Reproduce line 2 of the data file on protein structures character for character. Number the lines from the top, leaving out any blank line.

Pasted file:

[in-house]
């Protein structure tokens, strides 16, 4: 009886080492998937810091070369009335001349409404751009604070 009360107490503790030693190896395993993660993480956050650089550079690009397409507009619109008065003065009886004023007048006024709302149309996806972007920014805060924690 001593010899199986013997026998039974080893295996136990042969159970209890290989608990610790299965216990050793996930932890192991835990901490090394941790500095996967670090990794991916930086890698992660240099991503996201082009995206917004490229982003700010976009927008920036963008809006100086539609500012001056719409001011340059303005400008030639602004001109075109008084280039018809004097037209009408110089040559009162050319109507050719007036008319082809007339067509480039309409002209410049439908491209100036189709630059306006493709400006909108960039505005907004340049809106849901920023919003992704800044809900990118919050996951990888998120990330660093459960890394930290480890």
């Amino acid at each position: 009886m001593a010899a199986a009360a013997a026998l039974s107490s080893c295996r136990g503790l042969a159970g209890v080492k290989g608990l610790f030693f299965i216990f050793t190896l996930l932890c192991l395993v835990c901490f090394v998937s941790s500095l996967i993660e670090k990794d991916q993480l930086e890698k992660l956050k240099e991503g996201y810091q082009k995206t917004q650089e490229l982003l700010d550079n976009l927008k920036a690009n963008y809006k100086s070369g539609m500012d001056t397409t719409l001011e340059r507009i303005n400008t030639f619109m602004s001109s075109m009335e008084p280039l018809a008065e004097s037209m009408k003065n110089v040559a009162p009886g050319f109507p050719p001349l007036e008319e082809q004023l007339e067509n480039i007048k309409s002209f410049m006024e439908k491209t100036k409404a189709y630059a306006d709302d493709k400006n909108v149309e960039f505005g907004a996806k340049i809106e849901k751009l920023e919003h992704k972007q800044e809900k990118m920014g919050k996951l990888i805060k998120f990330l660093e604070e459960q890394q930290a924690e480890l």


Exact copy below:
């Protein structure tokens, strides 16, 4: 009886080492998937810091070369009335001349409404751009604070 009360107490503790030693190896395993993660993480956050650089550079690009397409507009619109008065003065009886004023007048006024709302149309996806972007920014805060924690 001593010899199986013997026998039974080893295996136990042969159970209890290989608990610790299965216990050793996930932890192991835990901490090394941790500095996967670090990794991916930086890698992660240099991503996201082009995206917004490229982003700010976009927008920036963008809006100086539609500012001056719409001011340059303005400008030639602004001109075109008084280039018809004097037209009408110089040559009162050319109507050719007036008319082809007339067509480039309409002209410049439908491209100036189709630059306006493709400006909108960039505005907004340049809106849901920023919003992704800044809900990118919050996951990888998120990330660093459960890394930290480890």